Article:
I posted a video yesterday with my accompanying favorite quote from it, but I neglected to add any words of my own to the conversation, and I have been thinking about it ever since, so I'm going to do that now.
You can click the link above to see the video, but I'll re-share the part I enjoyed the most here, because it deserves another look:
I should note that immediately after I started writing this post, I had a breakdown of sorts: Toby had just walked in the door from work and found me sitting on the futon in my sweatpants, watching an episode of Weeds and clicking away at my computer. This is the way he has found me every single day for the past two weeks (episode of Weeds included; that shit is addicting). He innocently said, "Hi, how was your day?" and I instantly got defensive and angry and snippy, which devolved into a brief argument, which traveled with us around the apartment as we did various tasks and ended with us laying on the bed, cackling about my neuroses and me saying, "Everything is so hard, I just want to go somewhere else and be someone else and not have to deal with anything any more."
This is my life. Feelings.
I am a heart-on-my-sleeve kinda girl. My heart is stitched onto every sleeve of every shirt I've ever owned, and if I'm in a tank top, then consider it tattooed on my arm. Screw being in a glass case of emotion, I am that glass case of emotion. Toby often tells me that my mood emanates from my body like steam and touches everyone in its vicinity, which is a good thing if I'm ecstatic and an awful thing if I'm angry or in the midst of a shame spiral.
Because that's what my feelings result in most of the time: shame. I spend so much of my precious time wishing that I could be graceful and quiet and eloquent, and yet for all of that wishing, the eloquence eludes me, and I spew out swear words and loud, sarcastic statements and jokes more befitting a drunken, beefy frat boy than a skinny, introverted girl from the Midwest. I ache to find the right words, to calm my mind, to write a coherent sentence...but my brain is such a whir of activity that I find those things to be extremely difficult.
This isn't a passing phase; this is my reality. But when I speak candidly about what my mental life is like, it often comes out sounding like a complaint. How does one go about trying to explain the turmoil, the overwhelming sensitivity to everything going on around oneself, without it sounding like a cry for help or a whiny little girl who just needs to "chill out" or "go see a therapist, already"? Is it truly okay for me to feel this intensely about, well, everything, or is it something that I am right to try to quell, to push back inside of me, for fear of scaring everyone else into thinking I belong in an insane asylum? I desperately want to be able to express myself without someone feeling like they need to fix me, or thinking that there is something wrong with me just because I experience the world in a vastly different manner than they do.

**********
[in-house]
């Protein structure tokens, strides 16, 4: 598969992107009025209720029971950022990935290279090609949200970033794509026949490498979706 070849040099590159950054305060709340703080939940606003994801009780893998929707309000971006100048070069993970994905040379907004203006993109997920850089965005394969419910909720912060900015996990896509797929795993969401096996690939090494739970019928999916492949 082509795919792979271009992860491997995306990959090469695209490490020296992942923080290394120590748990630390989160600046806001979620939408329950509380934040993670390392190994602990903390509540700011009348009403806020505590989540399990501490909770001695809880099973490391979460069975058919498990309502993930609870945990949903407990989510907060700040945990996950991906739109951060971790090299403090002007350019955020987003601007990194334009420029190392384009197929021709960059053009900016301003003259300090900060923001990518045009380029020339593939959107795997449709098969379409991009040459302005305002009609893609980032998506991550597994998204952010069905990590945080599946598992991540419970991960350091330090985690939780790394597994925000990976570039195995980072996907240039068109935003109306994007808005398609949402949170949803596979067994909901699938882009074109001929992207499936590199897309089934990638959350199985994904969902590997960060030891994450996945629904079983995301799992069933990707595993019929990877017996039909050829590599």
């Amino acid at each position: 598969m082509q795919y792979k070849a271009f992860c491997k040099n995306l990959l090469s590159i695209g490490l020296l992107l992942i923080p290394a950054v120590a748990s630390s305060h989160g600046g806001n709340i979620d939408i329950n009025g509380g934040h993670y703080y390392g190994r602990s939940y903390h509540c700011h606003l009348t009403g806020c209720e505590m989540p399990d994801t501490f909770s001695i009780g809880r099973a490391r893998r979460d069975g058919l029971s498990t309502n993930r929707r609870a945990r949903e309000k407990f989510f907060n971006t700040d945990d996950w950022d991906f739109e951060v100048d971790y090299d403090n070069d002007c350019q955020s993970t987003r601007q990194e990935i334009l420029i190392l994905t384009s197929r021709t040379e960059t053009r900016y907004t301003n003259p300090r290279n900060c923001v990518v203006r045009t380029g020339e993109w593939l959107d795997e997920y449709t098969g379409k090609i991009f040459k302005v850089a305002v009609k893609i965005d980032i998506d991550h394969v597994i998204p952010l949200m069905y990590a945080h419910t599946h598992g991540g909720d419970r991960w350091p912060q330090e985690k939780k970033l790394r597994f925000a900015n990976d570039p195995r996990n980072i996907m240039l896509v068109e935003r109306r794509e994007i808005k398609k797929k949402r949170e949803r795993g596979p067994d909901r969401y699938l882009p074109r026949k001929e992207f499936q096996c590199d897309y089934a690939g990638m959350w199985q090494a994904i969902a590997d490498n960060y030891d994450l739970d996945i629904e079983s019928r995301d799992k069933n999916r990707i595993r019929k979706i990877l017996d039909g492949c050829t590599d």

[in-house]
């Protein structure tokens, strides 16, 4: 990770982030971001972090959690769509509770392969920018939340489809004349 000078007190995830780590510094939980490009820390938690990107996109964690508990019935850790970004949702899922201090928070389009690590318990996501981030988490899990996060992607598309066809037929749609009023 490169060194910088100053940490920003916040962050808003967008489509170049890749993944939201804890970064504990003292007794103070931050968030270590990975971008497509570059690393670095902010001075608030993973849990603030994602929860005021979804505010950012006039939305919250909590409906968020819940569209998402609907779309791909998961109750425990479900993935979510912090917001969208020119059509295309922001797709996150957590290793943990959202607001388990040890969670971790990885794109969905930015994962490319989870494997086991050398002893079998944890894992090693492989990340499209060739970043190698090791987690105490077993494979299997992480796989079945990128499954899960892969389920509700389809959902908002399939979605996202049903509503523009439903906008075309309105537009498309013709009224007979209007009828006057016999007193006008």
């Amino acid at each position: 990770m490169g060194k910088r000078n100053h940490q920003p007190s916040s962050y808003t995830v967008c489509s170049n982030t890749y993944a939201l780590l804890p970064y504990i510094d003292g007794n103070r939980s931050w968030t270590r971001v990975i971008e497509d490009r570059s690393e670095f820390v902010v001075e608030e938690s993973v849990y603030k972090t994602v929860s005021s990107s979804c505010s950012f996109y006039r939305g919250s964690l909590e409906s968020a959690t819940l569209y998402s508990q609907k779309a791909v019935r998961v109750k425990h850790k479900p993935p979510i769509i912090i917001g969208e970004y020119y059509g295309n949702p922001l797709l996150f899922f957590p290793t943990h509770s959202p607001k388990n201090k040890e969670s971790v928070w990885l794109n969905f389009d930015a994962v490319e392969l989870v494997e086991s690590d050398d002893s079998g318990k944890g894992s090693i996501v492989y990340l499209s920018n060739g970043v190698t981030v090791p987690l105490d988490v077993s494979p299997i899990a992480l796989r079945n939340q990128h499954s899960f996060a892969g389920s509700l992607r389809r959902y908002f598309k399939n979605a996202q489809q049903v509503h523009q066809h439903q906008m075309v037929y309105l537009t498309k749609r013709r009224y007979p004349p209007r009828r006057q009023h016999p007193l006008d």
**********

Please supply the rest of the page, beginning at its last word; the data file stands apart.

The main point of contrast between myself and Glennon Doyle Melton is that I have never turned to a harmful outlet. Hell, I don't think I've ever turned to any kind of outlet at all. I'm rarely able to force myself to journal, because I cringe at the words that expel from the tip of my pen, embarrassed by the heat of their intensity rising off the page as I try to scribble fast enough to keep up with all of the things my brain wants to push out into the tangible world. I've been doing therapy for the past couple of months (after years and years of putting it off), and it has been helping a little, but we currently don't have enough money for me to go, so that's been put on the back burner for awhile. However, those are the things I am willing to try. Razors, bottles of alcohol and pills, or purposely making myself throw up? Never.
Maybe that is my problem: a lack of an outlet. I'm not saying I want to turn to harmful habits for the sake of making myself feel better, but maybe the intensity would ease if I just allowed myself to be myself. That in itself is an outlet, isn't it? What if I were to truly "accept the fact that sensitive is just how I was made"? I've pondered this before, but it seems like it would be too good to be true. What if I stop hiding myself behind myself, and take off my superhero cape, and just be, and everyone actually did view me as broken? Then what? It would be too late to take any of it back, to say, "Oops, just kidding!", wink, and change the subject.
So I continue to let little snippets out, like this post, or these posts, or deep conversations here and there if I've had enough wine or am feeling particularly comfortable with a certain person. It's not enough, but it's a start, and if I can let the teakettle of my boiling brain whistle loudly for a couple seconds every now and then, maybe it won't explode.
Life is beautiful, and life is brutal. Both the beauty and the brutality affect me deeply, shaking me to my core on a daily basis, but maybe I'm not actually as alone in it as I think. Maybe, like Glennon Doyle Welton, I need to stop assuming that I am special, and instead start wondering if you, whoever you are, are sensitive too. Maybe you don't feel safe talking about it, just like I haven't for all of these years, and maybe me writing this post and others like it will help you out. I know that if there were more messy, truthful posts like this one, I would feel more at ease with letting the real me come out of hiding. What do you think?
I leave you with a song that I love; the lyrics, the melody, the whole shebang (if it sounds familiar, you heard it at the end of an episode of Weeds. Because Weeds is everything.)